But it's important to check first if bringing a pet is suitable. First, be sure to check with the caregiver if you are not sure if the person you want to visit is comfortable around animals. And if you’re visiting someone in a long-term care home, check their rules first regarding animals coming into the home.

6. Bring gifts and items that have meaning to them

When deciding what to bring to the visit, look for items that have meaning to the person with dementia. For example, holidays can be a good time to look at family photo albums and videos. They can help a person with dementia remember past events, and it’s a shared experience that everyone in the room will enjoy.

And what is the holiday season without a little gift-giving? If you’re unsure about what to get, check out our post on gift ideas for people with dementia. Remember, gifts that are unique to the individual can make the experience of gift-giving more meaningful for you both.

7. Make the environment calm and peaceful

Wherever your visit takes place, do your best to provide a comfortable setting for the person living with dementia. One of the easiest ways to make the environment more welcoming is to reduce or remove sources of background noise. Turn off the TV, turn down the music and close the door. Also, try to use soft, warm lighting that won’t strain the eyes. Doing so will help make the visit more peaceful and allow the person living with dementia to focus.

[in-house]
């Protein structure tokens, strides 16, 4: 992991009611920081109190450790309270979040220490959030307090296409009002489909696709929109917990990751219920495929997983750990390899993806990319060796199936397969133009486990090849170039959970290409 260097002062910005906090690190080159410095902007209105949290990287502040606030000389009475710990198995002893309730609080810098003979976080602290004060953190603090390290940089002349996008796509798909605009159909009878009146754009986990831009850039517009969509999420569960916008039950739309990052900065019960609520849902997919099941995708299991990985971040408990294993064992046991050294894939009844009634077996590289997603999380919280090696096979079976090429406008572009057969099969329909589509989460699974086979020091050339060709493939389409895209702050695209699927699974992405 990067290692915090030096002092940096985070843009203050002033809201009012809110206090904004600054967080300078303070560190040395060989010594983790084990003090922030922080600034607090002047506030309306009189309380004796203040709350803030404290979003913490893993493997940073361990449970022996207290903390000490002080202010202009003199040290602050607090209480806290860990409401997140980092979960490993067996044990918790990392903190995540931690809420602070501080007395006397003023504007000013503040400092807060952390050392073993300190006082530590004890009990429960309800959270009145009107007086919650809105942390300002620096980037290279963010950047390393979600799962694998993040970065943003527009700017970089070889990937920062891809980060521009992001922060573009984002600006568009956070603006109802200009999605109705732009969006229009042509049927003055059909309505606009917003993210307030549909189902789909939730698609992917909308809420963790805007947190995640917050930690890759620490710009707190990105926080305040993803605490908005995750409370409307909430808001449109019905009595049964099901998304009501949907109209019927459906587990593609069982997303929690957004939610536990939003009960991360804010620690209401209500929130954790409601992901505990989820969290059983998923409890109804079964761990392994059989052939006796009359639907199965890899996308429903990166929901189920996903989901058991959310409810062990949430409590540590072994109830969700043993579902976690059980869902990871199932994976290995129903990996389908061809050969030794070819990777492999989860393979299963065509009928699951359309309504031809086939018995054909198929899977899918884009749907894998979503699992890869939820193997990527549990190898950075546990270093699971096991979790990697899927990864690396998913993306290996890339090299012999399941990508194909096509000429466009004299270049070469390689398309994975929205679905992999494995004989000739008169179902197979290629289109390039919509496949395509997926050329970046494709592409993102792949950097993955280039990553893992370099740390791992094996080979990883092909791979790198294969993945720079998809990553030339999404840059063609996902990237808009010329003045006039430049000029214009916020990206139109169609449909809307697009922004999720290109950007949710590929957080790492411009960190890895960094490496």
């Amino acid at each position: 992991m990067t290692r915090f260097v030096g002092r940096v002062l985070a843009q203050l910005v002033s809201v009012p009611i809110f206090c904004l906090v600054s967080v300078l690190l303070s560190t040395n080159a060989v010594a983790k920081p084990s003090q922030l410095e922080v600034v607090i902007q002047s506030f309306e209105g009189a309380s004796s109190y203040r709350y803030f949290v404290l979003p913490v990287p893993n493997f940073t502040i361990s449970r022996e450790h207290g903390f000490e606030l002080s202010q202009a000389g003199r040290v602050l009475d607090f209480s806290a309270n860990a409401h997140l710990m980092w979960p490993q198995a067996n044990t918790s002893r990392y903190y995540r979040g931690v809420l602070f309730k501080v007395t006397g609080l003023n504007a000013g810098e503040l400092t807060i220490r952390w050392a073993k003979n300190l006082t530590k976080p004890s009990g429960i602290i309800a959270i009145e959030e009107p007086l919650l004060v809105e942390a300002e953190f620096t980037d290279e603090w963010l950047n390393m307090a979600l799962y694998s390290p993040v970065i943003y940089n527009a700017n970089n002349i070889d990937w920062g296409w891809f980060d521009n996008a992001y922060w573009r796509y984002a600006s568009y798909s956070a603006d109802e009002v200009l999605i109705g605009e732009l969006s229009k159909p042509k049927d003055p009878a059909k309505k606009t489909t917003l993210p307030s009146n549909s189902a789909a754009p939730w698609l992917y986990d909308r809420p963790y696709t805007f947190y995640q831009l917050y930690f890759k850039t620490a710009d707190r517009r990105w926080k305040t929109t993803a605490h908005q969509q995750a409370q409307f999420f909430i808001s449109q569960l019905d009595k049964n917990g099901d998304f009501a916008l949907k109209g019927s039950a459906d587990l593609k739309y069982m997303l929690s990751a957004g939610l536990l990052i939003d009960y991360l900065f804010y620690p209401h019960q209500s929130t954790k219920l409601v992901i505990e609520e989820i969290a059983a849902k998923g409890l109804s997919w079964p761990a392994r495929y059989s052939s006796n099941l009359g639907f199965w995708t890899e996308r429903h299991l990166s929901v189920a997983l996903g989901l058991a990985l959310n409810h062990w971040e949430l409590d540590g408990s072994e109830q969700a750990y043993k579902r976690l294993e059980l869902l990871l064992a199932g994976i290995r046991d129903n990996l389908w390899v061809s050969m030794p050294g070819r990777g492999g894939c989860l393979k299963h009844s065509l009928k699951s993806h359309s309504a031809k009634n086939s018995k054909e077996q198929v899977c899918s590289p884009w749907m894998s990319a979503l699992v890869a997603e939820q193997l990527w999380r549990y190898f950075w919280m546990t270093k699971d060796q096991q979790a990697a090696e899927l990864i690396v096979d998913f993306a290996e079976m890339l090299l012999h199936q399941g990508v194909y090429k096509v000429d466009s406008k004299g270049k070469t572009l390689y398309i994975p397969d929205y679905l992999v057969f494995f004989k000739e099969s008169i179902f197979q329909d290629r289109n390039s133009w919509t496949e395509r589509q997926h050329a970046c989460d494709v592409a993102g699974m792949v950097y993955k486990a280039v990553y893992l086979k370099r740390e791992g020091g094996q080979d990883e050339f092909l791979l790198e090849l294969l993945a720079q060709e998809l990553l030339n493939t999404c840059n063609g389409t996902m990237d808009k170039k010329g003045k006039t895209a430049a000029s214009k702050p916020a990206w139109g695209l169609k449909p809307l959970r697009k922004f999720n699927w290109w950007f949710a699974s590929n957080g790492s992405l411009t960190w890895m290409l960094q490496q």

8. Find activities to do together 

Find an activity you can do together that speaks to the person’s talents and abilities. A fun and festive activity could be baking their favourite holiday treats or decorating the tree.

If it is safe to do so, consider going for a walk together so they can get a breath of fresh air.

If you’re visiting a long-term care home, ask the staff if there are any special holiday events going on, and ask the person living with dementia if they would like to participate.

9. Get the person involved in decision-making

Speaking of participation, keep in mind that the activities you’re planning should be ones that the person is interested in doing. Once you have a list of activities in mind, ask the person living with dementia what they think. By encouraging the person you’re visiting to make decisions about how to spend time together, you can enhance their independence and self-esteem. 

Generally, it’s a good idea to limit the choices. Try asking, “Would you like to watch a movie or sit here and chat?” If that is too much choice, try “yes/no” questions such as “Would you like to watch a movie?”

10. Don’t rush

Though it’s best to keep your visit short, it’s important not to rush through the visit either. If you’re feeling stressed, the person living with dementia will feel it as well. Pacing the activities throughout the visit will help you both feel relaxed. If the person you are visiting would rather have quiet time, respect those wishes. Remember, not all communication has to be verbal for it to be meaningful.

This article was last updated on December 15, 2022. If you have any questions, comments or concerns about this article, please email

For more tips and information on planning holiday visits for people with dementia, check out our page on Holidays and special occasions.

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Grandfather and grandson having a fun conversation.